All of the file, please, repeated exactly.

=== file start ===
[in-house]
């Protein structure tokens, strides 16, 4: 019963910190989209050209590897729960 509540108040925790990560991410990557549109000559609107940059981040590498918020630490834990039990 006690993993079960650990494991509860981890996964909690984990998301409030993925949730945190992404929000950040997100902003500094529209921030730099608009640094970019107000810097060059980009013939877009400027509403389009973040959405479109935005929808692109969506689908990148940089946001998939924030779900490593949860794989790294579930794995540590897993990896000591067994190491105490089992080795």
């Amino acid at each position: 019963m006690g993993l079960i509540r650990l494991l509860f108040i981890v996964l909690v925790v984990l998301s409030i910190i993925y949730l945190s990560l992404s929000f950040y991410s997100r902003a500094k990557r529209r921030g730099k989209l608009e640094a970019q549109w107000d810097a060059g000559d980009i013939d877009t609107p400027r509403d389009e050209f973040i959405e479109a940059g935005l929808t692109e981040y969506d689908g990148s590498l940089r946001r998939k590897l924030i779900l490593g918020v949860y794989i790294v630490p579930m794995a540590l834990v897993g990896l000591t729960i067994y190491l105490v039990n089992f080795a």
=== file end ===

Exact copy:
[in-house]
């Protein structure tokens, strides 16, 4: 019963910190989209050209590897729960 509540108040925790990560991410990557549109000559609107940059981040590498918020630490834990039990 006690993993079960650990494991509860981890996964909690984990998301409030993925949730945190992404929000950040997100902003500094529209921030730099608009640094970019107000810097060059980009013939877009400027509403389009973040959405479109935005929808692109969506689908990148940089946001998939924030779900490593949860794989790294579930794995540590897993990896000591067994190491105490089992080795």
């Amino acid at each position: 019963m006690g993993l079960i509540r650990l494991l509860f108040i981890v996964l909690v925790v984990l998301s409030i910190i993925y949730l945190s990560l992404s929000f950040y991410s997100r902003a500094k990557r529209r921030g730099k989209l608009e640094a970019q549109w107000d810097a060059g000559d980009i013939d877009t609107p400027r509403d389009e050209f973040i959405e479109a940059g935005l929808t692109e981040y969506d689908g990148s590498l940089r946001r998939k590897l924030i779900l490593g918020v949860y794989i790294v630490p579930m794995a540590l834990v897993g990896l000591t729960i067994y190491l105490v039990n089992f080795a």